nathalie_room_portfolio_new

We combined a high antique wardrobe and a low skinny bookshelf in this boys room, giving depth and variety despite its small size


6. Dark rooms, white walls

No, no and no. If you have a north-facing room then you will not necessarily brighten it up with white paint. Especially not if it had blue undertones. Then you will get a lovely shade of purple and feel like you are sitting in a clinic all day long. For cooler or darker rooms you need warmth. Neutrals with warm undertones and even better proper colour. reds, yellows, pinks can give your cold or dark room and immediate temperature boost. And the same goes for those large rooms and high celings. Paint or wallpaper your ceiling a darker colour to bring that ceiling down and if you have a low ceiling then paint the walls, skirting boards and ceiling in the same colour. This will blur the lines of where the walls end and the ceiling begins and give you an illusion of more space.

 

NoRules_cosy_walls

Dark rooms also mean a dark tone, no matter which neutral paint you choose. Be brave and try a colour

7. Style mix mumbo

Whoever said that you couldn’t or shouldn’t mix patterns or colours must have had a sad life. There is nothing better than mining it up! Just check out Dorothy Draper! Life is too short for neutrals. Just look outside of your window and you will see a world full of every colour, pattern and style you can imagine. Don’t be shy. Integrate that pattern, mix your stripe with your paisley and your yellow with your pink and feel that positive shift. You can try it step by step, little by little. You don’t have to do the whole house. But look at what inspires you. what lights up your heart and go for it. We only regret what we don’t do.

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 When a style mix is done well, it can create a home so stylish, warm and inviting that you will never want to leave


8. Keep it simple

I am all for simplicity in our complex world but there are two things I would not save or scrimp on. Lighting and rugs i.e: the cosiness factor. Every room needs more than one source of lighting. Light islands are key to a cosy home. Table lamps, desk lamp, scones, standing lights and indirect lighting. The possibilities are endless. Some people have a whole career in light design! I see it so often in my projects. Clients who have one glaring central light in every room and wonder why it's not cosy. Island lighting is the answer. They say you should have 6-7 light sources in every room. That might be little too much, depending on the size of your room but 3-5 is a good way to so. Often you don’t even need that central light because it’s useless anyway. Set up table lamps here and there, a wall light, a pretty standing light in dark corners or led strip lighting in your bathroom or walk-in wardrobe. It’s a difference, well, like night and day! And the other copy factor. Rugs. I see them either missing or way too small. Get big, size matters! Long and bedroom are ‚must‘ rooms for big and squishy rugs. Those bare feet need soft rugs (with no excess fluff) and they anchor a room and give added colour, texture and cosiness. Just make sure that at least two legs of every furniture piece are sitting on the rug and that it extends at least 15 to 25 centimetres from either side of the sofa to create a balanced look. A rug is not a wall to wall carpet, so never lay a rug right up against the wall or window. Aim to leave at least 25 centimetres of visible floor around a rug.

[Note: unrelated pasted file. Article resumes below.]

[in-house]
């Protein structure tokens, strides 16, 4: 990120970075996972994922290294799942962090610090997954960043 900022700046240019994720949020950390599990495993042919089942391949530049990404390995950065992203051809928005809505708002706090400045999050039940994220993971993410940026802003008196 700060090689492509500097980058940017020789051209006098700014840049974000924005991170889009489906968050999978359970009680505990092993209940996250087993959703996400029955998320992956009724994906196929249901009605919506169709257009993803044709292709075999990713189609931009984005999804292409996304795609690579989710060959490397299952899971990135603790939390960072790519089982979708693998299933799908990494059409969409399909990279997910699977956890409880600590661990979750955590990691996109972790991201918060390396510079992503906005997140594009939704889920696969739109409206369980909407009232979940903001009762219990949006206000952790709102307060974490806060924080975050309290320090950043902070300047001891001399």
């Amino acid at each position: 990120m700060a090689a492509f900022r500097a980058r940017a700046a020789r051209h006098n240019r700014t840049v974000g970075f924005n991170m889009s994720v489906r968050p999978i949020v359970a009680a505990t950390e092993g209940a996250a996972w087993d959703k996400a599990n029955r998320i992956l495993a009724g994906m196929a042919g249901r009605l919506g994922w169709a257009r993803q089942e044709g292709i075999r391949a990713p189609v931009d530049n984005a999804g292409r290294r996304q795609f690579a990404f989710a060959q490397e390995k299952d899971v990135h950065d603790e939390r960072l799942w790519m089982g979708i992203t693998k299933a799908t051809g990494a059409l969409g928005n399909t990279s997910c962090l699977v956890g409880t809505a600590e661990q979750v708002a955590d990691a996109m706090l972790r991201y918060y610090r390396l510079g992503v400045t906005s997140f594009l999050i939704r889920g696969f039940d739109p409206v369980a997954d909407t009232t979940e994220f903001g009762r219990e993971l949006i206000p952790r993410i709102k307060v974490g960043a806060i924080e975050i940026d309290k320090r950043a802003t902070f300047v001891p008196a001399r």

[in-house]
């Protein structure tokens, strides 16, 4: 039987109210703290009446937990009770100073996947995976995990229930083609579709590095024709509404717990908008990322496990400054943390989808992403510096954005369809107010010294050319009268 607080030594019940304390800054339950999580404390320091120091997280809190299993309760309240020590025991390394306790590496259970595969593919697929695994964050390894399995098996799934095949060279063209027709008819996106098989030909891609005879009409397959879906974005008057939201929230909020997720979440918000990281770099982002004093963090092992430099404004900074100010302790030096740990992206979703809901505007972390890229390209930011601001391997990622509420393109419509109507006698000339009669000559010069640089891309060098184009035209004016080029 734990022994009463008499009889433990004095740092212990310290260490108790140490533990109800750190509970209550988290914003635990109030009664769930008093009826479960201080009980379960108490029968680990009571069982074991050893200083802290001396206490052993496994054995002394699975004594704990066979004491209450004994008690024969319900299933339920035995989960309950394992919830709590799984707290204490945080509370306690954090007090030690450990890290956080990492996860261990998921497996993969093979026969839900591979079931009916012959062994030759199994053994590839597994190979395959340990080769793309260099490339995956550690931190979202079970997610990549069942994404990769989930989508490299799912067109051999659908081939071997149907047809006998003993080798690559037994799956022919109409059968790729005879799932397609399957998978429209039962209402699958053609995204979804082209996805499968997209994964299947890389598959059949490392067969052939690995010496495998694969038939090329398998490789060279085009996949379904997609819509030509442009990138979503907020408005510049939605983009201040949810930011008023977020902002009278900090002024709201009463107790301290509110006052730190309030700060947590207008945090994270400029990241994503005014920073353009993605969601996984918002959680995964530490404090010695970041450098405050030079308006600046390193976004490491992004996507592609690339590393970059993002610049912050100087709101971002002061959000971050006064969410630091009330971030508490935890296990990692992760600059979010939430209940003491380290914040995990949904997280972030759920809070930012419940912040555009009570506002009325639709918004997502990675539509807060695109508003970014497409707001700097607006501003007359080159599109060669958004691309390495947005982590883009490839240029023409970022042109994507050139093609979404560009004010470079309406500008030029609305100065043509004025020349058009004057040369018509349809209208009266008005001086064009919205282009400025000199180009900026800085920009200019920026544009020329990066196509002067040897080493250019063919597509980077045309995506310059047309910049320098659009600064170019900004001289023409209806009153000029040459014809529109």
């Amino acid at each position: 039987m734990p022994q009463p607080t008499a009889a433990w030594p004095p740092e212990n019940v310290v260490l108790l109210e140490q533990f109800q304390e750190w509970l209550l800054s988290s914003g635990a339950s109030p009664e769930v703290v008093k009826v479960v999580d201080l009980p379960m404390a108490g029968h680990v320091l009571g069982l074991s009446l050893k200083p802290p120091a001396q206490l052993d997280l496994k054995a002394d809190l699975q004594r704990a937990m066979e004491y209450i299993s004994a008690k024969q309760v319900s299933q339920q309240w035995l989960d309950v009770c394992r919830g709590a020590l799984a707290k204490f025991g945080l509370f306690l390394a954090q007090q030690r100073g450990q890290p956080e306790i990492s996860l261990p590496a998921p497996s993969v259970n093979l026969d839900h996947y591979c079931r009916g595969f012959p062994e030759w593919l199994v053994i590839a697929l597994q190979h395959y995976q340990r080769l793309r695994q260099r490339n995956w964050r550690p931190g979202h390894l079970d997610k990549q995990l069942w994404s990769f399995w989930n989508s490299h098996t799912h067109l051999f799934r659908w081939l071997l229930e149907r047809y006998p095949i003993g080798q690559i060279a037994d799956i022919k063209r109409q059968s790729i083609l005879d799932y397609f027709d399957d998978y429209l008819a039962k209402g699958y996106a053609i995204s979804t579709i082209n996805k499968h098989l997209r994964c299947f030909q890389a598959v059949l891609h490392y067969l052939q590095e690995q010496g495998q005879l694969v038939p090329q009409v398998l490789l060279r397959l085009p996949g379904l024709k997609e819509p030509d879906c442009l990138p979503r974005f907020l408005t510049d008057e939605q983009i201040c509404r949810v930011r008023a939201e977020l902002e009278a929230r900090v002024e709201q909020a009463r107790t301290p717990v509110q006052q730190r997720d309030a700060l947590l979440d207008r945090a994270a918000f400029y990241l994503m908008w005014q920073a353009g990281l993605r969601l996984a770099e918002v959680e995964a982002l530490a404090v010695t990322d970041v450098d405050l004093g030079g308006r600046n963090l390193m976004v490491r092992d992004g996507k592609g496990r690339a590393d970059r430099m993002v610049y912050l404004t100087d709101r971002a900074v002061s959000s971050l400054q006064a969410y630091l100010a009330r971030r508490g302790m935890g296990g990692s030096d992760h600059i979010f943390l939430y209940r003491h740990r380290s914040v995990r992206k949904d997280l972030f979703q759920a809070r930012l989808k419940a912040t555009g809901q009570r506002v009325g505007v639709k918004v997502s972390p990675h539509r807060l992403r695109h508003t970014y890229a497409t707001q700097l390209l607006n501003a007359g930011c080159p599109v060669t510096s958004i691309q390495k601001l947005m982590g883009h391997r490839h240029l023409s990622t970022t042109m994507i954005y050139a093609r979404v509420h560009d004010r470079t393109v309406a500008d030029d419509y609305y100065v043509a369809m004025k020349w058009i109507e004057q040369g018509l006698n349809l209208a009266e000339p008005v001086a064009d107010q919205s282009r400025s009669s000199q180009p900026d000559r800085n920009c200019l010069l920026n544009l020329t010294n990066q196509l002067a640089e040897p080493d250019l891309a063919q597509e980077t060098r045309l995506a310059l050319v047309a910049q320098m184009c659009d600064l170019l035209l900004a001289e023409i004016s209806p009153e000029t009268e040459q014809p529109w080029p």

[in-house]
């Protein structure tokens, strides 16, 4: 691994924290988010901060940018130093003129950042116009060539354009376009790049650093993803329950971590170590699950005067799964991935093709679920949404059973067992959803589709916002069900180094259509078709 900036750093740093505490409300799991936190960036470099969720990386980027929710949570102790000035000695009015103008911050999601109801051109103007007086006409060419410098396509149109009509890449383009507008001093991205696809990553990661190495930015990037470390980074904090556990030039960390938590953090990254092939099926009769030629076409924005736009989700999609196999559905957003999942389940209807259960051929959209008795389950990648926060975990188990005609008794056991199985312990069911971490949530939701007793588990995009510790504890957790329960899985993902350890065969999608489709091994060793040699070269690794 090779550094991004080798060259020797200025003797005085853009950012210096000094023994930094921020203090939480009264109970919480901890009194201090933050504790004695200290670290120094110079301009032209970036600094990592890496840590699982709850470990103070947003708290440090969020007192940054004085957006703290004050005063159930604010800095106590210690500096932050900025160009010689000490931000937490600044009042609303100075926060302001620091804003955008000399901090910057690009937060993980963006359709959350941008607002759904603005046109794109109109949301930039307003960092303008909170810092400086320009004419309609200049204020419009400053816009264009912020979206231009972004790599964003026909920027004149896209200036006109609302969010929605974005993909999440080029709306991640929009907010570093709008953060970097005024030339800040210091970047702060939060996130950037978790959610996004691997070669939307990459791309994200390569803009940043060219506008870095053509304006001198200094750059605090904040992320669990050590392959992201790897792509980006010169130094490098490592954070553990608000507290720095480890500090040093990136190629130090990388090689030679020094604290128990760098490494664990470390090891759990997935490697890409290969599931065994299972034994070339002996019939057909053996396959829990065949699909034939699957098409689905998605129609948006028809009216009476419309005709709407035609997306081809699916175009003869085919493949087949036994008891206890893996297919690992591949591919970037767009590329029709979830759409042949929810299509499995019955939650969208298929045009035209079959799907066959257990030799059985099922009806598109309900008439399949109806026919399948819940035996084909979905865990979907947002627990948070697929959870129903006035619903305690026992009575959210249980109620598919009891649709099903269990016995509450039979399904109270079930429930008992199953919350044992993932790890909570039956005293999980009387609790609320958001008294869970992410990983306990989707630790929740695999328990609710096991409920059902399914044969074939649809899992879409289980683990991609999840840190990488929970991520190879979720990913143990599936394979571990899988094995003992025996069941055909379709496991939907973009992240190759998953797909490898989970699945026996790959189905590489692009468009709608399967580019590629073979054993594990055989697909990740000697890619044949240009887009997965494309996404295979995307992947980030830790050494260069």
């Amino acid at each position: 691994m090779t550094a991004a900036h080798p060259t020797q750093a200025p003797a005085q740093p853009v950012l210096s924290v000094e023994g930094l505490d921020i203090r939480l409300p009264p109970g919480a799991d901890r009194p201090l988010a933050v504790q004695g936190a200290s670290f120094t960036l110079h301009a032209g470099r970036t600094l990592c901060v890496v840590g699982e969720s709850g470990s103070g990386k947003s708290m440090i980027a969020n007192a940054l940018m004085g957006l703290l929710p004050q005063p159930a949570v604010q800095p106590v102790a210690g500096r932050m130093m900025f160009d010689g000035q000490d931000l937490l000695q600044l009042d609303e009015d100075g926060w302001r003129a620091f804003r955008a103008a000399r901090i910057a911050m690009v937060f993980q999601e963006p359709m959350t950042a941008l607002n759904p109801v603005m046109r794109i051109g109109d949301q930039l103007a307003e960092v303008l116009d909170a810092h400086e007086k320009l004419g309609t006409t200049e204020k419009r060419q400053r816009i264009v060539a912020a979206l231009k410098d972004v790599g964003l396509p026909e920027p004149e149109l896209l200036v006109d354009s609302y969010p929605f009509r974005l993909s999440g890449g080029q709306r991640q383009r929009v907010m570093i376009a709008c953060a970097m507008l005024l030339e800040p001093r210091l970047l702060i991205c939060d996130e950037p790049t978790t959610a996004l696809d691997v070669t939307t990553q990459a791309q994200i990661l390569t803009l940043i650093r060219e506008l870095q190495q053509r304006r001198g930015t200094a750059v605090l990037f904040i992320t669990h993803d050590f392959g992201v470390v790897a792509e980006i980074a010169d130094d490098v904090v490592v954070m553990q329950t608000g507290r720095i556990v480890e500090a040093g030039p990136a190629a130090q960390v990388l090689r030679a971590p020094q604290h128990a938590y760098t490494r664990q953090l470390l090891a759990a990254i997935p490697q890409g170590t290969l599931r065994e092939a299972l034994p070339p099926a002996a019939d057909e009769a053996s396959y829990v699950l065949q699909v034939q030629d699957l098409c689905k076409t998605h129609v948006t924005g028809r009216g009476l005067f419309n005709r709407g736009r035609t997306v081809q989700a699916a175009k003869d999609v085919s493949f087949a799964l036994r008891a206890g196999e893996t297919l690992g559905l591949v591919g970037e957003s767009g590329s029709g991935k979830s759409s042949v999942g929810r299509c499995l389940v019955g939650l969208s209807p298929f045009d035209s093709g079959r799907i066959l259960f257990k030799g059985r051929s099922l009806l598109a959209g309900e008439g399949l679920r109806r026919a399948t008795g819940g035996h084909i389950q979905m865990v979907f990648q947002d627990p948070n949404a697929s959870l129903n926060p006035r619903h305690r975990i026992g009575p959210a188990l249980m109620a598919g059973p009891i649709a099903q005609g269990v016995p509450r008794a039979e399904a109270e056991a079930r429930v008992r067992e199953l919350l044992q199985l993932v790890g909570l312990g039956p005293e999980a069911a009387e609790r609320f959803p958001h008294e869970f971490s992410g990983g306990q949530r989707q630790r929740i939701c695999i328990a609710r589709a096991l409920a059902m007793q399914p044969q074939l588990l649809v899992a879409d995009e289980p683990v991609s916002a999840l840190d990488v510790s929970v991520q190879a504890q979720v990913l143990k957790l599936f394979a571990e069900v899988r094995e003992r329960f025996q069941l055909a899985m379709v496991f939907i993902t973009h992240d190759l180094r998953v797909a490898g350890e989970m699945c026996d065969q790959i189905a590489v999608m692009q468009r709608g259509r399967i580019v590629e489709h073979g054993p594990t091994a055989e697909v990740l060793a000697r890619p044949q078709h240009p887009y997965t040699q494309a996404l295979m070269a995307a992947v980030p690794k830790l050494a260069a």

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Persian rugs which are up-cycled to modern works of art. From G&H coop partner Carpetido

 

norules_lichtinsel

Light islands are the key to every cosy home. And that also includes candles

 

9. Wall to wall

And speaking of wall to wall. Get that furniture away from the walls! Sofas do not need to be against the wall if there is enough space to give them air to breathe (as well as you). Pull out your sofa or furniture one or two metres and put shelving or a console on the wall instead. This breaks up the room and offers up styling opportunities behind the sofa. Your room will automatically feel cosier and more inviting.

 

Lunge_Portfolio_Mywork_HH2KNTJ3tKEBfmrR

Our G&H project in a spacious loft apartment in Hamburg. Light-dark contrasted tones and a patterned wall in the same grey, pull in the walls and create a homely feel. Add a huge rug, A vintage mirror and the furniture away from the walls and you have style mix perfection which feels intimate and personal

10. Last tip

If you love it, live it. If you hate it, lose it.

Norules_aufmacher2

NoRules_Iloveyou

 

This article was first published here at www.graceandholmes.com

Photos: Werner Gritzbach, Susanne Helmold, Unsplash
Models: Nathalie von Gordon and Cynthia Scholz